Findlay, Ohio-based Cooper Tire agreed in mid-June to be acquired by Apollo Tyres for $35 per share in an all-cash deal valued at about $2.5 billion to create the seventh-largest tire company in the world that will have a significant presence in the world's three largest automotive markets - the U.S., Europe and China.

     

    The deal that was struck at a 43 percent premium was unanimously approved by the boards of directors of both companies. Apollo expects the transaction to be immediately accretive to its earnings.

     

    However, the deal, which is expected to close within the second half of 2013, has met with delays due to material impacts expected from the pending finalization of a labor contract with the USW union. The USW represents Cooper employees at facilities in Findlay, Ohio and Texarkana, Arkansas.

     

    Apollo stated that it is willing to make material concessions to the USW to finalize the contract, subject to arranging for additional financing or financial concessions from Cooper Tire. Apollo has engaged actuarial advisers to evaluate the financial impact of certain of the USW's requests.

     

    Meanwhile, Cooper Tire has acknowledged to Apollo that some price reduction is warranted, but the issue now is by how much. On top of the USW issue, Cooper Tire has breached material representations and covenants, including with respect to its majority-owned China subsidiary due to the fact that Cooper Tire has no control over the subsidiary or access to its books and records.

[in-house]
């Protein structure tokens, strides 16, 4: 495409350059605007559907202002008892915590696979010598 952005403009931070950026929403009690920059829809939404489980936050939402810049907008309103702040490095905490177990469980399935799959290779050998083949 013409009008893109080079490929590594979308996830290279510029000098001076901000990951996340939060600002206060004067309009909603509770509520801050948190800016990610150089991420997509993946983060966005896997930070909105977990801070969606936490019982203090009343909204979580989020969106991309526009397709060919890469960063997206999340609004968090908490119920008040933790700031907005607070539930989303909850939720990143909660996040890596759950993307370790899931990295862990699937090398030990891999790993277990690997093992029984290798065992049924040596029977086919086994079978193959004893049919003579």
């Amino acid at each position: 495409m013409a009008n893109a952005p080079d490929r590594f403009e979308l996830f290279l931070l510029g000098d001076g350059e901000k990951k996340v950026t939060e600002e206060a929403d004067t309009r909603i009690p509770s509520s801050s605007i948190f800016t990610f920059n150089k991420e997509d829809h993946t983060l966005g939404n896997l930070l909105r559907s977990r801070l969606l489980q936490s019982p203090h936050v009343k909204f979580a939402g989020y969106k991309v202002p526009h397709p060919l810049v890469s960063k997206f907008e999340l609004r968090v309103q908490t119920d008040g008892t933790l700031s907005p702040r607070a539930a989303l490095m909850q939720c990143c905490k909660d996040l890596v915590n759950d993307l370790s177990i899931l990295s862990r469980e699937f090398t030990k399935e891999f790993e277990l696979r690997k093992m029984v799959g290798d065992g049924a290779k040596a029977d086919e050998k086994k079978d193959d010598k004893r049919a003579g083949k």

Apollo and its financing banks, Morgan Stanley, Deutsche Bank, Goldman Sachs and Standard Chartered Bank, are justified under the merger agreement to request that Cooper Tire provide updated financial statements and guidance in light of the significant and unanticipated costs that go well beyond those Apollo is obligated to bear under the merger agreement.

     

    "Apollo is an outstanding company. We are confident both organizations will work effectively together to take advantage of the many opportunities this compelling transaction will offer within the world's largest tire market of North America as well as the fastest growing geographies including China and India," Armes added.

     

    In Monday's regular trading session, CTB is currently trading at $25.97, down $3.54 or 12.00% on a volume of 8.87 million shares. In the past 52-week period, the stock has been trading in a range of $18.38 to $34.79.

     

    Read more: http://bit.ly/1ahMrPC
    8 Oct 2013, 12:46 AM Reply Like
  • Chris DeMuth Jr.
    , contributor
    Comments (4040) | Send Message
     
    Author’s reply » Exactly! Why I like to focus on primary sources; otherwise I spend most of my energy untangling such articles.
    8 Oct 2013, 07:24 AM Reply Like
  • arbtrader
    , contributor
    Comments (170) | Send Message
     
    Wow. Journalism it is not. Esp w Merger news you have to consider the source. Good post. AT.
    8 Oct 2013, 07:07 AM Reply Like